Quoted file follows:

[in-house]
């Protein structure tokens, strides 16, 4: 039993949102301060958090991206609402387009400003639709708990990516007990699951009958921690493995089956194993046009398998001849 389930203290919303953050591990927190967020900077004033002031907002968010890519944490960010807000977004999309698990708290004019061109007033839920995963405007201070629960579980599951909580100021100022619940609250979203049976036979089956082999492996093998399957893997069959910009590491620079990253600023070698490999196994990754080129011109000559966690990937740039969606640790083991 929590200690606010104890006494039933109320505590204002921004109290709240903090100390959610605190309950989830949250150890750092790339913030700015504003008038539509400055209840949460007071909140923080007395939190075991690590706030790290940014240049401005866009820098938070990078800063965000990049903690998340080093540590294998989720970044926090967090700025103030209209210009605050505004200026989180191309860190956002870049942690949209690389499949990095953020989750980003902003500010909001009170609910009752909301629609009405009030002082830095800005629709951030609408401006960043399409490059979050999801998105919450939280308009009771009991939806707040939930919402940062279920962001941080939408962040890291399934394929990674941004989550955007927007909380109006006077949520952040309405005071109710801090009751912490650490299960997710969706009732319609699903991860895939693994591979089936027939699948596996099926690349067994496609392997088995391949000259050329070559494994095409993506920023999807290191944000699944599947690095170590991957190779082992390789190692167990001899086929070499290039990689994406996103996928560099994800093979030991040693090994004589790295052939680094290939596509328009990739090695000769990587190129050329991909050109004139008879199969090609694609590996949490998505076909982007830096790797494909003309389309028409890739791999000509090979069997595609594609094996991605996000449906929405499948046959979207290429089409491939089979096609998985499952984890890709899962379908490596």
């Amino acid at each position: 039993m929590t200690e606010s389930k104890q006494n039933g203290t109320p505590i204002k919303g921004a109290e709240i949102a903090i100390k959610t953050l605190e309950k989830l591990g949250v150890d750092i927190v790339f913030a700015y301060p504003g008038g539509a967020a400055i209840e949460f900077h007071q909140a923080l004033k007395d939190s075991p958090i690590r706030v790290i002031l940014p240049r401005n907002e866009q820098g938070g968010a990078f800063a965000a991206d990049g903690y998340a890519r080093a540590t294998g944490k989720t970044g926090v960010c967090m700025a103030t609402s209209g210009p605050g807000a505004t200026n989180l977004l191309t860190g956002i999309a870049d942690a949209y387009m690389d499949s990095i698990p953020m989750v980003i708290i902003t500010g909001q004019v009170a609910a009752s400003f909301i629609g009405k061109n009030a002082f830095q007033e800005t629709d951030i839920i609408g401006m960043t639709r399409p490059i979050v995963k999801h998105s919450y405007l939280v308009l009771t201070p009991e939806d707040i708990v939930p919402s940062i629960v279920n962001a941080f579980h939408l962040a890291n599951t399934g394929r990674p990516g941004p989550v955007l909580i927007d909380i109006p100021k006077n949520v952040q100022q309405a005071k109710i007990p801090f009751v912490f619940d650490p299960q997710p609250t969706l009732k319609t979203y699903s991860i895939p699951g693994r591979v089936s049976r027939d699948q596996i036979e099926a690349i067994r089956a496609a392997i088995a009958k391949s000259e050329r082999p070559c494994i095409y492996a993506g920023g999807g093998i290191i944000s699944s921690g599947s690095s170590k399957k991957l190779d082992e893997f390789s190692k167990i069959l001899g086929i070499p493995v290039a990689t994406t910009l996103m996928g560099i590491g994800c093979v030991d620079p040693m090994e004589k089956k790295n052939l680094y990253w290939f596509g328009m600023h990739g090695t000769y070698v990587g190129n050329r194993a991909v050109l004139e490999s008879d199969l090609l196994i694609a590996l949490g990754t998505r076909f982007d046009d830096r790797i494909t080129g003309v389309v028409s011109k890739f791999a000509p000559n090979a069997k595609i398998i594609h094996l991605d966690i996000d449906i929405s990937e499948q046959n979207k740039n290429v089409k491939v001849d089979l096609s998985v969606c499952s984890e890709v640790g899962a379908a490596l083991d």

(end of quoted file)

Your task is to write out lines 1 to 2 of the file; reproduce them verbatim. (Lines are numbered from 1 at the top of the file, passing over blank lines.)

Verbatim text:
[in-house]
């Protein structure tokens, strides 16, 4: 039993949102301060958090991206609402387009400003639709708990990516007990699951009958921690493995089956194993046009398998001849 389930203290919303953050591990927190967020900077004033002031907002968010890519944490960010807000977004999309698990708290004019061109007033839920995963405007201070629960579980599951909580100021100022619940609250979203049976036979089956082999492996093998399957893997069959910009590491620079990253600023070698490999196994990754080129011109000559966690990937740039969606640790083991 929590200690606010104890006494039933109320505590204002921004109290709240903090100390959610605190309950989830949250150890750092790339913030700015504003008038539509400055209840949460007071909140923080007395939190075991690590706030790290940014240049401005866009820098938070990078800063965000990049903690998340080093540590294998989720970044926090967090700025103030209209210009605050505004200026989180191309860190956002870049942690949209690389499949990095953020989750980003902003500010909001009170609910009752909301629609009405009030002082830095800005629709951030609408401006960043399409490059979050999801998105919450939280308009009771009991939806707040939930919402940062279920962001941080939408962040890291399934394929990674941004989550955007927007909380109006006077949520952040309405005071109710801090009751912490650490299960997710969706009732319609699903991860895939693994591979089936027939699948596996099926690349067994496609392997088995391949000259050329070559494994095409993506920023999807290191944000699944599947690095170590991957190779082992390789190692167990001899086929070499290039990689994406996103996928560099994800093979030991040693090994004589790295052939680094290939596509328009990739090695000769990587190129050329991909050109004139008879199969090609694609590996949490998505076909982007830096790797494909003309389309028409890739791999000509090979069997595609594609094996991605996000449906929405499948046959979207290429089409491939089979096609998985499952984890890709899962379908490596």